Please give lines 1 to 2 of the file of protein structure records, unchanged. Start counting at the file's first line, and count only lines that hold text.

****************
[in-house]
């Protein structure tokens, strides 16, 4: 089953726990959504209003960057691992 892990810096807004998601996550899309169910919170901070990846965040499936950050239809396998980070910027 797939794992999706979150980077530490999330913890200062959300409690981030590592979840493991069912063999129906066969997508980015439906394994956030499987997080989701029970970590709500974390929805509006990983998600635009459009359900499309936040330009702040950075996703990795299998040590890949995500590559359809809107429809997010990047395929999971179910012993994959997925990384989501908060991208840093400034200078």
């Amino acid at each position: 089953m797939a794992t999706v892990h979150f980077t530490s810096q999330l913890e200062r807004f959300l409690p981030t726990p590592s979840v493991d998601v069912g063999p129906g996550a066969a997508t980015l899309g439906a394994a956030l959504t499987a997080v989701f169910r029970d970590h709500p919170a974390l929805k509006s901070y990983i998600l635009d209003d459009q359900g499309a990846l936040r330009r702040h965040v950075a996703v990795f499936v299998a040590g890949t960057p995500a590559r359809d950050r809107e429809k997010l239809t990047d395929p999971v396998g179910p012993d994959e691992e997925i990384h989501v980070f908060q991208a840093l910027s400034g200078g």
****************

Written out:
[in-house]
């Protein structure tokens, strides 16, 4: 089953726990959504209003960057691992 892990810096807004998601996550899309169910919170901070990846965040499936950050239809396998980070910027 797939794992999706979150980077530490999330913890200062959300409690981030590592979840493991069912063999129906066969997508980015439906394994956030499987997080989701029970970590709500974390929805509006990983998600635009459009359900499309936040330009702040950075996703990795299998040590890949995500590559359809809107429809997010990047395929999971179910012993994959997925990384989501908060991208840093400034200078």